This, right here in Dubai, is the Chevrolet Camaro ZL1. And let’s not mess around: it’s a complete animal!
Inspired as it is by the short-lived all-aluminium racing engine of the same name that enjoyed a 69-strong production run at the end of the 1960s, the Chevrolet Camaro ZL1 is marketed as ‘the most technically advanced Camaro in history’ and a beacon of high-performance. With that in mind, General Motors went straight in at the deep end by throwing a 6.2-litre supercharged V8 into the cavernous engine bay and ramping the horsepower needle up to 580 and torque figures up to 556lb ft. Compared to an LS3 SS Camaro’s 426hp and 420lb ft respectively, and 556hp and 551lb ft for the Cadillac CTS-V from which the unit is derived, these could hardly be called shabby.
Figures such as these, plus revised downforce-optimising aerodynamics (including a new front splitter and rear spoiler) and new Performance Traction Management which modulates engine torque for better acceleration, ensure the new ZL1 can rip through 296kph, hit 100kph from standstill in 3.9 seconds, and lap the Nurburgring in 7m 41s: Porsche 911 GT3 and Lamborghini Murciélago territory.
In short, the Camaro ZL1 is not for the feint of heart, a message that is further emphasised when the big V8 is fired into life. The guttural roar that emanates – and which is heightened depending on revs by a new dual mode exhaust system – is likely to bowl you off your feet. Frankly you’ll be lucky, should you choose to start the ZL1 in a multi-storey parking lot, if the roar only sets off the alarm of the car sitting next to you: there’s enough bass to put the windows through too.
Clearly then, this is not a car for crankandpiston to inflict on civilised society. Indeed, tapering the ZL1’s performance and mannerisms would be missing the point entirely. The only salient option then is to hit the vast stretch of desert outworld, where only the fittest survive…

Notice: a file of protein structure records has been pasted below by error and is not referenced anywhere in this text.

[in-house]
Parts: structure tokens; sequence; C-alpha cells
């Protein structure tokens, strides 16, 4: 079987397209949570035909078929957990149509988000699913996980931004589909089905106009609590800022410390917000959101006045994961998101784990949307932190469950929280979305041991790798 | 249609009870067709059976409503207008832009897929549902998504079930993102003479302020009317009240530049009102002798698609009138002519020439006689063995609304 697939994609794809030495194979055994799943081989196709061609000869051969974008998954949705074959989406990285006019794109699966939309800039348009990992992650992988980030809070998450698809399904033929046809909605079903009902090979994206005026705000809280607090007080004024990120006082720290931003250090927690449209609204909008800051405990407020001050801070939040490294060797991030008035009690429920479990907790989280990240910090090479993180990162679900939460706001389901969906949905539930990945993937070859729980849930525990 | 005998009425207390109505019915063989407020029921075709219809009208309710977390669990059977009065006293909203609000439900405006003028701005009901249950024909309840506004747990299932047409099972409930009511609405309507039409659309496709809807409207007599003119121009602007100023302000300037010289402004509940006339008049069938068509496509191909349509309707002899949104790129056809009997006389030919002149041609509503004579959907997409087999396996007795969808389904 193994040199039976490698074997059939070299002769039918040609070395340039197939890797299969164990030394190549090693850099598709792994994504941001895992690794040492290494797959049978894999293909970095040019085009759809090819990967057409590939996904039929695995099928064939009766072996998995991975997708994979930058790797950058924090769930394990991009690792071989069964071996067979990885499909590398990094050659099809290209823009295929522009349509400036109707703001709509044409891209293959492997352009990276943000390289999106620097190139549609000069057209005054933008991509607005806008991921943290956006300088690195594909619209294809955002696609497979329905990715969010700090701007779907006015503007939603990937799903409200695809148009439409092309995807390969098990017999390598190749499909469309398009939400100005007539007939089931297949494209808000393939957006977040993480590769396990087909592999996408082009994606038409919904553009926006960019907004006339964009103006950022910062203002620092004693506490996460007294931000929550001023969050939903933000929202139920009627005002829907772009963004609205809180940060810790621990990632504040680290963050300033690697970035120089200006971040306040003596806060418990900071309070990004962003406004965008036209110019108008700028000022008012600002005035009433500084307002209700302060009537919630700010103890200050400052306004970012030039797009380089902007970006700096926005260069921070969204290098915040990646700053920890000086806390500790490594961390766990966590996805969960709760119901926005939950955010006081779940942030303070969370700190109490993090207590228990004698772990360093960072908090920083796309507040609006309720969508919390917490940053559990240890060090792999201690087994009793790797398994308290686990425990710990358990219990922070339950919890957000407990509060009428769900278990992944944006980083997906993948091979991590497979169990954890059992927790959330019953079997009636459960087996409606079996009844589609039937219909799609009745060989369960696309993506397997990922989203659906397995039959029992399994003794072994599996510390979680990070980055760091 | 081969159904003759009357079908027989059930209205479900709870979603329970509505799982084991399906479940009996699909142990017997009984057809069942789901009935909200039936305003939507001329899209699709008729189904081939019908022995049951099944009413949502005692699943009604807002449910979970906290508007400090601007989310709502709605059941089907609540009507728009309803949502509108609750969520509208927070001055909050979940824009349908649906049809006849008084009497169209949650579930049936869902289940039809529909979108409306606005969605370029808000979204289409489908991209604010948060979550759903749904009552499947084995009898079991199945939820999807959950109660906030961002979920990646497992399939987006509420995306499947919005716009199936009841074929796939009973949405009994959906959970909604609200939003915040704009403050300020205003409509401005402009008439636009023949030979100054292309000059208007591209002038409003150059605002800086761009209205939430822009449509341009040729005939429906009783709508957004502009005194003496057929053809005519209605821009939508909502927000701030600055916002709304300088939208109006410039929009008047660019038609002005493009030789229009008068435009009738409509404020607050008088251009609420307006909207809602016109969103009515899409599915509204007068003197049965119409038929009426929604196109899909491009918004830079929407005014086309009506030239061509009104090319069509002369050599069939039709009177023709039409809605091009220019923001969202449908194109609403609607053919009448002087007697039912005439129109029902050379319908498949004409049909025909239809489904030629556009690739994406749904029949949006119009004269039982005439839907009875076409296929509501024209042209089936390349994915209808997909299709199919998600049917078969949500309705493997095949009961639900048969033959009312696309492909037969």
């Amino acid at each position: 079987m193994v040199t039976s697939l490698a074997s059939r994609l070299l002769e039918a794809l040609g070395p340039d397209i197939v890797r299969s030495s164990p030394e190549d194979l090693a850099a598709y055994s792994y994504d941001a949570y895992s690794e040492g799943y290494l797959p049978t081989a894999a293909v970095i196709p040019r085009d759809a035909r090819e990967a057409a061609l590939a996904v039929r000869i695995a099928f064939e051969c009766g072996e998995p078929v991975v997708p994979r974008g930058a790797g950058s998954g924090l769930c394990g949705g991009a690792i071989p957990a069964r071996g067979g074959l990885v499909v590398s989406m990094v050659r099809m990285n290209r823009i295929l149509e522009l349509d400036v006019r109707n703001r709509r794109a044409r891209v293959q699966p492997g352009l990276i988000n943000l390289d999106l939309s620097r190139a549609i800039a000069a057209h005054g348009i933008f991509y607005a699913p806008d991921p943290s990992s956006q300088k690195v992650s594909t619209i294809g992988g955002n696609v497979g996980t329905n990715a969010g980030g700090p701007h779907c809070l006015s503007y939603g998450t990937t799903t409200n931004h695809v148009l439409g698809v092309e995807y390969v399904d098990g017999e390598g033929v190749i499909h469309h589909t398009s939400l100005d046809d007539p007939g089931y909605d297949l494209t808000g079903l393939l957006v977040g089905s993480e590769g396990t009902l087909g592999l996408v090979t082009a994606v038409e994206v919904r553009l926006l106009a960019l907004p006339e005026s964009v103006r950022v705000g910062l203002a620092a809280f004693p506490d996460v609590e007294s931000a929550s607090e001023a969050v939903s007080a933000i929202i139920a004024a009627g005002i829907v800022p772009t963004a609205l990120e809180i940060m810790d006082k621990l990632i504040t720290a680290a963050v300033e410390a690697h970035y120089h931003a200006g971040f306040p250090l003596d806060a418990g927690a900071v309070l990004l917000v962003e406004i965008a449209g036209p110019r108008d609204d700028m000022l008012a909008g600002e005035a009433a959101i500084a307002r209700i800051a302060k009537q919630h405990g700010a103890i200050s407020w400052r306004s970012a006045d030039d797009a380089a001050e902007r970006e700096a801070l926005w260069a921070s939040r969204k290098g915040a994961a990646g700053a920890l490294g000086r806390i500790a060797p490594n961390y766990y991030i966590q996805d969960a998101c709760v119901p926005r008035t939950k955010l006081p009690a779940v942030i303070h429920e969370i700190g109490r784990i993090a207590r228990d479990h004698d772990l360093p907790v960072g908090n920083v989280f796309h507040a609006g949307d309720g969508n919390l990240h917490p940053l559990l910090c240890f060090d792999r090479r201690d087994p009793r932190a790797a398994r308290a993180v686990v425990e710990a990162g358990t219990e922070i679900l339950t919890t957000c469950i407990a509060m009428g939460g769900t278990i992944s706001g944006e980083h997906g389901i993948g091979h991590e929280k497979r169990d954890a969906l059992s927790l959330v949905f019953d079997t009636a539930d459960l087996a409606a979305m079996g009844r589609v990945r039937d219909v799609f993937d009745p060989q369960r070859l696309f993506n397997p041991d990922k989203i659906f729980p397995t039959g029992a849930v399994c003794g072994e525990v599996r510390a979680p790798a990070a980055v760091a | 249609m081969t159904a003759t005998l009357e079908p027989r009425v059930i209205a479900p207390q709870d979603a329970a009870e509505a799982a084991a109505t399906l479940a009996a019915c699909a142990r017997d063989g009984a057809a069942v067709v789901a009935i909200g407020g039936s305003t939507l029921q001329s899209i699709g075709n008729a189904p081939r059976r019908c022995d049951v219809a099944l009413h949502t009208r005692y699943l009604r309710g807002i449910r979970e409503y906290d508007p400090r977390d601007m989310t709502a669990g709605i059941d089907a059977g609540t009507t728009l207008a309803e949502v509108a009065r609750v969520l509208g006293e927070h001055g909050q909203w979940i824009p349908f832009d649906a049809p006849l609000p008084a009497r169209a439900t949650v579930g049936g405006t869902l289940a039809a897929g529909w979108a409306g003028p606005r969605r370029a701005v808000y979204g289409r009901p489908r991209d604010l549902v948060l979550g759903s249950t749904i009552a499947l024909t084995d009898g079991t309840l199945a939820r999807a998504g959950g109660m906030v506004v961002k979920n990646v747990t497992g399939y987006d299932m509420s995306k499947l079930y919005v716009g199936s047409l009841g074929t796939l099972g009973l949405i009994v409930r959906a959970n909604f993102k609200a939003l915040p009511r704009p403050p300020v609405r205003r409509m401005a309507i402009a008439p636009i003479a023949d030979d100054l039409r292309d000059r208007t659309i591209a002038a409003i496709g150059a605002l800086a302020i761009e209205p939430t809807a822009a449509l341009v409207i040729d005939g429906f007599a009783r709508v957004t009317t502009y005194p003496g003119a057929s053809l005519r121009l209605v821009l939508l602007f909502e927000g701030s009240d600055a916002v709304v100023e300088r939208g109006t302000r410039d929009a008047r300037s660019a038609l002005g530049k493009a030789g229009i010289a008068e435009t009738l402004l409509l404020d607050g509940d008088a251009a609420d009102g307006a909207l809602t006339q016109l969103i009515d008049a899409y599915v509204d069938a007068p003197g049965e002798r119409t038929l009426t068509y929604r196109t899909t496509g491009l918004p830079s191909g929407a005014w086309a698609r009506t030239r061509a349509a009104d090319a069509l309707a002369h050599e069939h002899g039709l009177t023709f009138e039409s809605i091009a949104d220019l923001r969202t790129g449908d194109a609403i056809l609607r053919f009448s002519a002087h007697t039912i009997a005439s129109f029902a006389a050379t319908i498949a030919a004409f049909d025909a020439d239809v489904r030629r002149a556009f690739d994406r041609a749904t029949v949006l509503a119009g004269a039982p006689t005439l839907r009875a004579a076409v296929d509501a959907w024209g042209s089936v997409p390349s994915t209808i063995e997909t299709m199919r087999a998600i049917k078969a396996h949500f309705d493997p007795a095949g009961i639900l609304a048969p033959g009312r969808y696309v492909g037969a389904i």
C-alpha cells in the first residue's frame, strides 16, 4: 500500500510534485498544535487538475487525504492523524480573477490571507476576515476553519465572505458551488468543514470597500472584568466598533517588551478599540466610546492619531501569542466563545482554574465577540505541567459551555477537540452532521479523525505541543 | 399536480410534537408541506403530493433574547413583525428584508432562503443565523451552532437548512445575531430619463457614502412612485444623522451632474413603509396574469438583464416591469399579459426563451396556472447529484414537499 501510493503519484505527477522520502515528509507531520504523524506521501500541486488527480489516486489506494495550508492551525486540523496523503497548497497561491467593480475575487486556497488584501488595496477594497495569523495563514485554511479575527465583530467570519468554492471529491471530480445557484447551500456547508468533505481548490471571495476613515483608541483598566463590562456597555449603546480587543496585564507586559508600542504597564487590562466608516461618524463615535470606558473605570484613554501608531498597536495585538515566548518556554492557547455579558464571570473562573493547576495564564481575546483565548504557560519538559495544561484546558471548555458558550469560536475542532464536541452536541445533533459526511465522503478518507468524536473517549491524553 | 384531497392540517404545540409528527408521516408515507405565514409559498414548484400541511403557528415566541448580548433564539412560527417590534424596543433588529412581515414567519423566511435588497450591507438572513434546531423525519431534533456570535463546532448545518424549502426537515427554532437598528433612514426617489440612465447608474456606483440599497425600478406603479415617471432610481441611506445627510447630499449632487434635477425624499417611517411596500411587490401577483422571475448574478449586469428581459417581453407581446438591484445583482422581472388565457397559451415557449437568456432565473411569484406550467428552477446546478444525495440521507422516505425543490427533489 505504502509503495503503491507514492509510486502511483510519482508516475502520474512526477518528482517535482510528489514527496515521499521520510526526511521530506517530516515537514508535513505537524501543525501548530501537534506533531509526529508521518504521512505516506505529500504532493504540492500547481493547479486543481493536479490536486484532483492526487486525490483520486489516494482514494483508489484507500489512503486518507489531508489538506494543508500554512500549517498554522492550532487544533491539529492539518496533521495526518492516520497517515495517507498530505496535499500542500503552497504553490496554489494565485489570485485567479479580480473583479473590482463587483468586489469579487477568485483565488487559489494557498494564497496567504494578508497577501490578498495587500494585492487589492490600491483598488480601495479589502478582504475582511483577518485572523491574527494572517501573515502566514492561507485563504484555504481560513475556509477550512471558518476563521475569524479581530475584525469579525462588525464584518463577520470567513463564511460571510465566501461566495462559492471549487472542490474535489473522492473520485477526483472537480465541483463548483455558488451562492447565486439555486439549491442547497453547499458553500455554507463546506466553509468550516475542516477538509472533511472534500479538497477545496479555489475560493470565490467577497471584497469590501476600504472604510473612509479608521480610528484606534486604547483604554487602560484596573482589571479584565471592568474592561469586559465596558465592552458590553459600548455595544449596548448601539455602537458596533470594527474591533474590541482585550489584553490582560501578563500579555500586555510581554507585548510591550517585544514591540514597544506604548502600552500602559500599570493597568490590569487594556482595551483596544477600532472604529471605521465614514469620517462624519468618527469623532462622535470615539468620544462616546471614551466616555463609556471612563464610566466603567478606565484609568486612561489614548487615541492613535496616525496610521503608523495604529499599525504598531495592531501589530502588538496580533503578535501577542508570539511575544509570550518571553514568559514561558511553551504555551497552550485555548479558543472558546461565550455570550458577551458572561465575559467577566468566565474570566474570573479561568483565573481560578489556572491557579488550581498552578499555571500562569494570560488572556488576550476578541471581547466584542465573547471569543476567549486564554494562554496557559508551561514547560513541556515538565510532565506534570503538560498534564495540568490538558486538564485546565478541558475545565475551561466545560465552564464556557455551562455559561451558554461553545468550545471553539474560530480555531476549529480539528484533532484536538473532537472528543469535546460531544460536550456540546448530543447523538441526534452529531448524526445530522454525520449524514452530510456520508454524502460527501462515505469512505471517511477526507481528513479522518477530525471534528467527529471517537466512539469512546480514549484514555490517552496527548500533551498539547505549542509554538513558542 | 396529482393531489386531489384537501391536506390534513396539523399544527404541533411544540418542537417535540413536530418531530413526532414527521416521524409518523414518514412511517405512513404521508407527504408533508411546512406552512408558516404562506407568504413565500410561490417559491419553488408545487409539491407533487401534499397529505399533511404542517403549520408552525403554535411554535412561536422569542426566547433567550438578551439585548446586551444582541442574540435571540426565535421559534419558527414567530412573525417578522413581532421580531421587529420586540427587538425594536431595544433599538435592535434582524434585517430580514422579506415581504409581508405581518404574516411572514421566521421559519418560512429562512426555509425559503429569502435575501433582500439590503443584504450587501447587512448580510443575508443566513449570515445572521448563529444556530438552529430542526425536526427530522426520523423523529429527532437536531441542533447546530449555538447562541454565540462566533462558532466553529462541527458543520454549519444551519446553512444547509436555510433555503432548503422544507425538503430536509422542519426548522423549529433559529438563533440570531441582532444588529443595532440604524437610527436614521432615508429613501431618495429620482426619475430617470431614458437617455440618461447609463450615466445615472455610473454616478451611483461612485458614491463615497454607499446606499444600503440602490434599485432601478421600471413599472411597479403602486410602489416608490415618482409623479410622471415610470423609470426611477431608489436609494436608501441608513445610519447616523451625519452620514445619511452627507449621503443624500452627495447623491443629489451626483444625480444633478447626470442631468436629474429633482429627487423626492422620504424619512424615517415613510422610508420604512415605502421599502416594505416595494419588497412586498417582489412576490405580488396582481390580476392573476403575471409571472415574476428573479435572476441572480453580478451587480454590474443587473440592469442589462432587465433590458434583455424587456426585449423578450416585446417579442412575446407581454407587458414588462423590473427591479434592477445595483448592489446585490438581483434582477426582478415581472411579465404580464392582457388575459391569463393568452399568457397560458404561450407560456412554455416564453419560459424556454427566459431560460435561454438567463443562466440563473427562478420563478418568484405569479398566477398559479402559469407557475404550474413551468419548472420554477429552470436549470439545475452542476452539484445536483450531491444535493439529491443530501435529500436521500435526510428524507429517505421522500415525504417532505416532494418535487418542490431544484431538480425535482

…yep, we’ve gone a bit Troy Queef with this one.
On looks alone, the Camaro oozes grunt. The flared wheel arches house an enormous set of ZL1-spec 20-inch forged aluminium wheels (five-spoke, naturally) which offer a suitably beefy expression to the car all on their own, as does the elevated rear ride height and resculpted rocker panels running the length of the car between the front and rear wheels. Then there’s the gaping carbon fibre air inlets dug deep into the bonnet, which both cover the intercooler and pulls air from the radiator, and offers an arc of aggression reminiscent of any 60’s muscle car.
And there’s ZL1 badges. Lots. And lots. Of ZL1 badges.
The big style point though is the canvas roof, and Mr Sits On The Fence here is finding it difficult to choose between the coupe of convertible models. What’s possibly holding my decision back is performance of the foldaway canvas roof: it takes a good 15 seconds to stow, and requires both a tray to be repositioned in the boot (to give way for the mechanisms) and a ratchet handle to be unfastened in the cabin, not too mention the aesthetic cover that needs to be fitted manually afterwards. Two or three minutes out of your day is but a trifle, but it does mean you’ve got time to make up on your journey when you slot yourself back into the figure hugging (and ZL1-embroidered) leather seats, press the Sport button and hit the go faster pedal.
You’ll probably need one hand on your Stetson as you do this, since the supercharged V8 will immediately try and swing a devastatingly powerful haymaker at your lower jaw, while the rears fight like caged beasts to break free from your grip. Throwing all 580 horses at the tarmac – or slightly sandy dirt road – in unison is immensely entertaining, especially when they hit full steam at 6000rpm. The acceleration is incredibly aggressive, and the speed pick-up frankly staggering.